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by Pizza
Rated: E · Non-fiction · Biographical · #2274809
Random biographical writing part 1
What is it like to be a modern yet very atypical American?

Chapter 1

Multicultural is a fairly subtle and rare human trait that is something not easily picked up by monetary means or purposeful actions. It requires specific circumstances and situations where an individual is clearly and continuously exposed to many differing phenotypes, languages, attitudes, and social values of communities that may oppose or reinforce one's own perspectives. Being constantly, varyingly challenged this way may help broaden one's horizon, preventing the tunnel vision of what it means to be a human being, what it means to be doing great things, or which things are intellucaully fulfilling. There are many ways to fall into a culturally homogenous environment, and it is often very easy to do regardless of where you are from or who you are with. In this case, it is often not one's fault. Perhaps someone lives in a rural area containing extremely sparse density of people or that she or he is an immigrant whose language barriers are too much to overcome. Even when an individual has opportunities to interact with another who is culturally different, it is not likely that the individual would take on the imminent chance to do so out of the blue. Familiarity is important, probably due to some biological wiring rooted within our behaviors, and it is usually natural to be attracted to others who dress similarly, maybe also the similar level of melatonin production, or more abstractly, similar job fields.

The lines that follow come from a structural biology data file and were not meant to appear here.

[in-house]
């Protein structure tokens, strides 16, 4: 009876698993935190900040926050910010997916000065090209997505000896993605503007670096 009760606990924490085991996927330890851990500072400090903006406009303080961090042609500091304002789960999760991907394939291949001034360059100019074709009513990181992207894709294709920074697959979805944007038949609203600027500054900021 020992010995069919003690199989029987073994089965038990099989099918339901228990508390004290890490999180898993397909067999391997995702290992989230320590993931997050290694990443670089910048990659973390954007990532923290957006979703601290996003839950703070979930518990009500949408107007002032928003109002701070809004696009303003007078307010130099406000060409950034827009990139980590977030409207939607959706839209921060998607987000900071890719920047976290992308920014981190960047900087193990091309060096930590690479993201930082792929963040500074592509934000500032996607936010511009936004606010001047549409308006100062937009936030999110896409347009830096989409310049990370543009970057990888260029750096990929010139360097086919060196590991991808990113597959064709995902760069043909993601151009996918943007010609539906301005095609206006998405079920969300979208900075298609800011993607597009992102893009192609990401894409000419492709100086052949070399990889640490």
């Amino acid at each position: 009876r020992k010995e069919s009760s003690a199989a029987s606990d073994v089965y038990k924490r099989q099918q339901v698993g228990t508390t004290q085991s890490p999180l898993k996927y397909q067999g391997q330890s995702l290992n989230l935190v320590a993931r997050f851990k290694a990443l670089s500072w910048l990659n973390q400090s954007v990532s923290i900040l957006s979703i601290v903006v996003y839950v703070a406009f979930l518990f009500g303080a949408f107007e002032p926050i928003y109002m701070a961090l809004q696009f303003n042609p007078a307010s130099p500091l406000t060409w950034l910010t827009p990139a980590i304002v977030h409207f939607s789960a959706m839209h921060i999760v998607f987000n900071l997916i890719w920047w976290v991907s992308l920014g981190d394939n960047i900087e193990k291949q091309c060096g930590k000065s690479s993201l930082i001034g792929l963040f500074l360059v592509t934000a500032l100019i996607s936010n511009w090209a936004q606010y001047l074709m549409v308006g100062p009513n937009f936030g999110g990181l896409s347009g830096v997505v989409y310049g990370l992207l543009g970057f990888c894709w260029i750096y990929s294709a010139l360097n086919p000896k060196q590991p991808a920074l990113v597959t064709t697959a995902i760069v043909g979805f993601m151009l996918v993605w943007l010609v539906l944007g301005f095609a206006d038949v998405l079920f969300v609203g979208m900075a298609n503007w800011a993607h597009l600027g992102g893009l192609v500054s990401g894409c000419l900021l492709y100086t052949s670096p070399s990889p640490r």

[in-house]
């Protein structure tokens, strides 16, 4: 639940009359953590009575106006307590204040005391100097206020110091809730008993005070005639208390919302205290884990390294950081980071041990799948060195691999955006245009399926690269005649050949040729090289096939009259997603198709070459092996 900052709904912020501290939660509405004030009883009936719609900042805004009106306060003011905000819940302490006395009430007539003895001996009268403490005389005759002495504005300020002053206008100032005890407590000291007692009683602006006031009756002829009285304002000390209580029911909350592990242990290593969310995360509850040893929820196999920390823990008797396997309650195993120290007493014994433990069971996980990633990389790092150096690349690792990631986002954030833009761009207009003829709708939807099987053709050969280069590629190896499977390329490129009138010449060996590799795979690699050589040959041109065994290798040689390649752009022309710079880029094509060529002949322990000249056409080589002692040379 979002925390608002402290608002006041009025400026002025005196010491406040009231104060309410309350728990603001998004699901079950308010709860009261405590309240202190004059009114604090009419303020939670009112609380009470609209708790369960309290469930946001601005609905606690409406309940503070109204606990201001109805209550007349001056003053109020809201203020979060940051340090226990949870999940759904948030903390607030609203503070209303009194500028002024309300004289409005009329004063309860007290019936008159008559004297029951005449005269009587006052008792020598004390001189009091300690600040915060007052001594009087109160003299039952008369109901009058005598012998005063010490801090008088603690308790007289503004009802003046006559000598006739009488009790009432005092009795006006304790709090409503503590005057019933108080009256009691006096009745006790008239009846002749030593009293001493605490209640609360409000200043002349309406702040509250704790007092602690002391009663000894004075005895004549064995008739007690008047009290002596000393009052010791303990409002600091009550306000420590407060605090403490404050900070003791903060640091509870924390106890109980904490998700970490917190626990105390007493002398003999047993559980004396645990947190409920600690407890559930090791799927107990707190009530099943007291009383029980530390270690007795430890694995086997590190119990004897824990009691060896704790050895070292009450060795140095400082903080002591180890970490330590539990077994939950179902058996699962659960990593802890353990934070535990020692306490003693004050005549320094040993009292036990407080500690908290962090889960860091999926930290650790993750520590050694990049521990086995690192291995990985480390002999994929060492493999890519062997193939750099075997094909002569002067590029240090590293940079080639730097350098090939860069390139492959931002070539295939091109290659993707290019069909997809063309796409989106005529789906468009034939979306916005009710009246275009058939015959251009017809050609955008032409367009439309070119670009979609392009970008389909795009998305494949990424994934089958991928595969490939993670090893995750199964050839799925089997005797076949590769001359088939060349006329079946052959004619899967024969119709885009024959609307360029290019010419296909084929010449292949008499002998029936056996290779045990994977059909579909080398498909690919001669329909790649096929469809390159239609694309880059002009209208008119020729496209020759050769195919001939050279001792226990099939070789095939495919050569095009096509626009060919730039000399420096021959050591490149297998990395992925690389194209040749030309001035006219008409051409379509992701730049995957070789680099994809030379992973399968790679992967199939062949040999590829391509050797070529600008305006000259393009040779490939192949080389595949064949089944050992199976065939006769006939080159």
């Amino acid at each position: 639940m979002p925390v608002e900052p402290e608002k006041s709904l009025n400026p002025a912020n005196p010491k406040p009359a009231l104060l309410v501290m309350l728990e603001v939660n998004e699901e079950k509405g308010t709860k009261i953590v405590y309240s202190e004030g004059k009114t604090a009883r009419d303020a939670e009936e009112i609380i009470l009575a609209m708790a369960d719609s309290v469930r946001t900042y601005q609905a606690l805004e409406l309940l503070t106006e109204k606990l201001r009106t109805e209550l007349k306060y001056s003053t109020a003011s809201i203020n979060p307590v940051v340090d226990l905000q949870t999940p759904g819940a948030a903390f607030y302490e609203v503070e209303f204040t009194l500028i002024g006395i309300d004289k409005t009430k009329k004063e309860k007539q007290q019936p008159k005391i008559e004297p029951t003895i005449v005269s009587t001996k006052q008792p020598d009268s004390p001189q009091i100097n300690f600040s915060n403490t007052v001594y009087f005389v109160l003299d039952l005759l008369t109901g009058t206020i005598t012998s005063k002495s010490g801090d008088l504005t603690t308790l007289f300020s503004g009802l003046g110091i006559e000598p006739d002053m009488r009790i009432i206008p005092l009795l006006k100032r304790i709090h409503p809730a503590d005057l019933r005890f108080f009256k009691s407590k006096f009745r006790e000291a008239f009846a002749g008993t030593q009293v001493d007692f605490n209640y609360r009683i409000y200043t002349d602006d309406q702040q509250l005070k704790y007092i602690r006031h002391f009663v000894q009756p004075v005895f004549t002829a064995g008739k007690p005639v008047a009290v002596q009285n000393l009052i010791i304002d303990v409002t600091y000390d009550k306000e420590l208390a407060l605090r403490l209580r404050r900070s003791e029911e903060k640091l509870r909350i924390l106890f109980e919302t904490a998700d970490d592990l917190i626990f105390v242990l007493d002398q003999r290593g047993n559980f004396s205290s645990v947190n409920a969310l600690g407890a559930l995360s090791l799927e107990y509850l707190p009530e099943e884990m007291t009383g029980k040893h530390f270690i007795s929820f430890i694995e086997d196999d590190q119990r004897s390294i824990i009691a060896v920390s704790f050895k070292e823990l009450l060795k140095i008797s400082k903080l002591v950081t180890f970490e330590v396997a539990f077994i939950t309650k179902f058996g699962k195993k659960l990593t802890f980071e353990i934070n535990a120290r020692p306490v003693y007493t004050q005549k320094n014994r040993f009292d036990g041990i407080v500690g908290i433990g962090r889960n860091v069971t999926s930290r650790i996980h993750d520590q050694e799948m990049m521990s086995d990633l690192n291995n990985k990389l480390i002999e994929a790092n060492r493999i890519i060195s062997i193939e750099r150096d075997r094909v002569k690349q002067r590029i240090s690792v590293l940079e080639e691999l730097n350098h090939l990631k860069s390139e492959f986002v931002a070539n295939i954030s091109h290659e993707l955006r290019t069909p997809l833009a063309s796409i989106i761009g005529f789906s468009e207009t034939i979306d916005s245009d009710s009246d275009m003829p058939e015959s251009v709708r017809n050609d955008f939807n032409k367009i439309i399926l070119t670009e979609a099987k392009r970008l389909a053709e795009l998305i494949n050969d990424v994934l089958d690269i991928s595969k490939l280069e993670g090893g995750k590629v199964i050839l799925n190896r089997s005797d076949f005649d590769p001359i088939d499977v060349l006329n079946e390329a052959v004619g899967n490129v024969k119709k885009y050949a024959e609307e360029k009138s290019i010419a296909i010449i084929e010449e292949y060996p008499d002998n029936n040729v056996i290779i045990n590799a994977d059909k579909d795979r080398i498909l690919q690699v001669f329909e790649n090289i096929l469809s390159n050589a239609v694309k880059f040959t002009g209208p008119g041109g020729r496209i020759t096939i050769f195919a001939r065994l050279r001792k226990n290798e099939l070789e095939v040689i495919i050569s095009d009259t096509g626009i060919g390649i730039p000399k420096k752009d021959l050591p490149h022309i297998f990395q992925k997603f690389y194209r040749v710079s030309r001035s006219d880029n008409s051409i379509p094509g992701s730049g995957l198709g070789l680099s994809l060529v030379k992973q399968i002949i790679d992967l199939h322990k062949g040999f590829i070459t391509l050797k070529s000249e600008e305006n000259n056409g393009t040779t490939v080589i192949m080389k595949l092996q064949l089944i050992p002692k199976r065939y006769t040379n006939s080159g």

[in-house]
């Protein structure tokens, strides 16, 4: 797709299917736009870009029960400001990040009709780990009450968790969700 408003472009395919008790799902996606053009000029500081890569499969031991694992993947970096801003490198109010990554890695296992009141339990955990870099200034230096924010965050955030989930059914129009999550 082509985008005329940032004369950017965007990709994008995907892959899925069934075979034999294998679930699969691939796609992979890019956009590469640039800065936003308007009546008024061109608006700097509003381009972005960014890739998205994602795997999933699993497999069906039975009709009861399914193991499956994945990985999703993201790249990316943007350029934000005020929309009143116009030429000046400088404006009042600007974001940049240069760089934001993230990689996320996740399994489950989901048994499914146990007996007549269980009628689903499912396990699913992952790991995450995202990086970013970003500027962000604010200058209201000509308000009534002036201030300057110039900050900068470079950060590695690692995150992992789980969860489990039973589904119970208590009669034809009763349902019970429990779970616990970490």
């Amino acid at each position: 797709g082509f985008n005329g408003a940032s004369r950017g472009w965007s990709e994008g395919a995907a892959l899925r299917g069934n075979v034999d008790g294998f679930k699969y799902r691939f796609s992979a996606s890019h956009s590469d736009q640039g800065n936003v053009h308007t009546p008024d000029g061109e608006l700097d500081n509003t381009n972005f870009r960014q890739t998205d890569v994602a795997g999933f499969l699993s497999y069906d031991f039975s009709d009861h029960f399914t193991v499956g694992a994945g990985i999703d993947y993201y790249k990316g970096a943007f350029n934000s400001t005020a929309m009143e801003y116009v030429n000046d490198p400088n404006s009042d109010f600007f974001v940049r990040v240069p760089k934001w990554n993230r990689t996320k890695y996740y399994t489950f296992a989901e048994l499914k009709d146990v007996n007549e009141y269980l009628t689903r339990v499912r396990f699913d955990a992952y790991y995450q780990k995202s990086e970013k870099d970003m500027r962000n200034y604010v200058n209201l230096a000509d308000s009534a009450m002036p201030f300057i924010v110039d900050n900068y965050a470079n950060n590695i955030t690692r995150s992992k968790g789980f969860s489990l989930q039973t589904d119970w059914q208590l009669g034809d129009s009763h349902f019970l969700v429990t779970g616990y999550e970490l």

My name is Joe. Actually, it is a name I gave to myself upon the realization that I want an Americanized name. My parents named me Linh which I later appreciated the cultural implications of being given such name. At first, I wanted to fit in and I thought having such Americanized name is the first step. I am not certain if America is unique for providing the liberty for all to make up whatever the names they want to be defined by and then change their own names. Obviously, there are whole linguistic and cultural dimensions attached to the names themselves. Some people are named after some kind of disciples in Bible, others named after Greek or Roman Mythology, some after the juxpositation of internet-era lingo and fictional characters in Hollywood movies. Some Asian or Indian cultures are more likely to have the less-transient names like Kim, Wang, or Raghu which are probably attributed to the family dynasties back in their respective time periods. However, in my case, it is kind of pathetic reasoning. I just found Joe label cool because it started with J letter. And I guessed I didn't like to have an uncommon birthright name at that time.
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